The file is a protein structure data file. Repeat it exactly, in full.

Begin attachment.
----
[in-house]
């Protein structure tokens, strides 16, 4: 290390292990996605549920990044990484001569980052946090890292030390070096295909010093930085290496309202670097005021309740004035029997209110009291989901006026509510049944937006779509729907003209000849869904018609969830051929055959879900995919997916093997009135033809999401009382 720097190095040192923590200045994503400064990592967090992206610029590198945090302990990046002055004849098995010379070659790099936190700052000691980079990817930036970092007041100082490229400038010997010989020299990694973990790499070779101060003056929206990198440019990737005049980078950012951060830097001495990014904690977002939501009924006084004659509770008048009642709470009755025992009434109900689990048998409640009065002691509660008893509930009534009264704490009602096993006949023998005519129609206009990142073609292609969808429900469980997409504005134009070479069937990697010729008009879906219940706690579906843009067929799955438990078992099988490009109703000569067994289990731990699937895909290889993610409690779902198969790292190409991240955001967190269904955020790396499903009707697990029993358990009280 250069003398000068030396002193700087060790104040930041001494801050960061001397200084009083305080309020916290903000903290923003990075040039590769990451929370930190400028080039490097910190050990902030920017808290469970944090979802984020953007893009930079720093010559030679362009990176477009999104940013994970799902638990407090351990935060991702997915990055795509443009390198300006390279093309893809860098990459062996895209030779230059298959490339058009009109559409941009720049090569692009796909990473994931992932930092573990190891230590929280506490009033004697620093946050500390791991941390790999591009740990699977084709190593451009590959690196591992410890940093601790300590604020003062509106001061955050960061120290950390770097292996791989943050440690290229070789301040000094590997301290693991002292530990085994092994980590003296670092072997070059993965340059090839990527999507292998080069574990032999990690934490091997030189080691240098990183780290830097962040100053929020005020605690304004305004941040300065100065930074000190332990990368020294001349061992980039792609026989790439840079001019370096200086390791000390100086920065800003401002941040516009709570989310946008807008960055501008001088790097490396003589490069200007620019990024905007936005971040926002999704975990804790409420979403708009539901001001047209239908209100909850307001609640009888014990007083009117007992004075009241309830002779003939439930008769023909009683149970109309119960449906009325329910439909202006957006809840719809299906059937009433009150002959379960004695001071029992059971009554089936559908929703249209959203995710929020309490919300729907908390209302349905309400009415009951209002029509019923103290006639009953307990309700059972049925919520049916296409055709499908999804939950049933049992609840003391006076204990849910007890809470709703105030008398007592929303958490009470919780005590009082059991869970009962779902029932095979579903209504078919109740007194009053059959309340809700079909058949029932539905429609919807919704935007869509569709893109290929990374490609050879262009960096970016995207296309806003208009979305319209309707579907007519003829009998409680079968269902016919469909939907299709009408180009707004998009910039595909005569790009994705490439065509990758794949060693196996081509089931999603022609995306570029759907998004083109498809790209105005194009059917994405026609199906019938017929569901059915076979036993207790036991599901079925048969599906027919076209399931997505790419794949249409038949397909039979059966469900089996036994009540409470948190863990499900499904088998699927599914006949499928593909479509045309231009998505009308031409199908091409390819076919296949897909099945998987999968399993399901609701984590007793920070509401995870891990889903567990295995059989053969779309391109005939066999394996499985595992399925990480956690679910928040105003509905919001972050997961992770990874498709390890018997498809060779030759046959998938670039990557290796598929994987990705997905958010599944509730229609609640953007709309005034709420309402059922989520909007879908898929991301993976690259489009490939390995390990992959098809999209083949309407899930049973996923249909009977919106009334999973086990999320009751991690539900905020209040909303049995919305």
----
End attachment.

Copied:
[in-house]
């Protein structure tokens, strides 16, 4: 290390292990996605549920990044990484001569980052946090890292030390070096295909010093930085290496309202670097005021309740004035029997209110009291989901006026509510049944937006779509729907003209000849869904018609969830051929055959879900995919997916093997009135033809999401009382 720097190095040192923590200045994503400064990592967090992206610029590198945090302990990046002055004849098995010379070659790099936190700052000691980079990817930036970092007041100082490229400038010997010989020299990694973990790499070779101060003056929206990198440019990737005049980078950012951060830097001495990014904690977002939501009924006084004659509770008048009642709470009755025992009434109900689990048998409640009065002691509660008893509930009534009264704490009602096993006949023998005519129609206009990142073609292609969808429900469980997409504005134009070479069937990697010729008009879906219940706690579906843009067929799955438990078992099988490009109703000569067994289990731990699937895909290889993610409690779902198969790292190409991240955001967190269904955020790396499903009707697990029993358990009280 250069003398000068030396002193700087060790104040930041001494801050960061001397200084009083305080309020916290903000903290923003990075040039590769990451929370930190400028080039490097910190050990902030920017808290469970944090979802984020953007893009930079720093010559030679362009990176477009999104940013994970799902638990407090351990935060991702997915990055795509443009390198300006390279093309893809860098990459062996895209030779230059298959490339058009009109559409941009720049090569692009796909990473994931992932930092573990190891230590929280506490009033004697620093946050500390791991941390790999591009740990699977084709190593451009590959690196591992410890940093601790300590604020003062509106001061955050960061120290950390770097292996791989943050440690290229070789301040000094590997301290693991002292530990085994092994980590003296670092072997070059993965340059090839990527999507292998080069574990032999990690934490091997030189080691240098990183780290830097962040100053929020005020605690304004305004941040300065100065930074000190332990990368020294001349061992980039792609026989790439840079001019370096200086390791000390100086920065800003401002941040516009709570989310946008807008960055501008001088790097490396003589490069200007620019990024905007936005971040926002999704975990804790409420979403708009539901001001047209239908209100909850307001609640009888014990007083009117007992004075009241309830002779003939439930008769023909009683149970109309119960449906009325329910439909202006957006809840719809299906059937009433009150002959379960004695001071029992059971009554089936559908929703249209959203995710929020309490919300729907908390209302349905309400009415009951209002029509019923103290006639009953307990309700059972049925919520049916296409055709499908999804939950049933049992609840003391006076204990849910007890809470709703105030008398007592929303958490009470919780005590009082059991869970009962779902029932095979579903209504078919109740007194009053059959309340809700079909058949029932539905429609919807919704935007869509569709893109290929990374490609050879262009960096970016995207296309806003208009979305319209309707579907007519003829009998409680079968269902016919469909939907299709009408180009707004998009910039595909005569790009994705490439065509990758794949060693196996081509089931999603022609995306570029759907998004083109498809790209105005194009059917994405026609199906019938017929569901059915076979036993207790036991599901079925048969599906027919076209399931997505790419794949249409038949397909039979059966469900089996036994009540409470948190863990499900499904088998699927599914006949499928593909479509045309231009998505009308031409199908091409390819076919296949897909099945998987999968399993399901609701984590007793920070509401995870891990889903567990295995059989053969779309391109005939066999394996499985595992399925990480956690679910928040105003509905919001972050997961992770990874498709390890018997498809060779030759046959998938670039990557290796598929994987990705997905958010599944509730229609609640953007709309005034709420309402059922989520909007879908898929991301993976690259489009490939390995390990992959098809999209083949309407899930049973996923249909009977919106009334999973086990999320009751991690539900905020209040909303049995919305």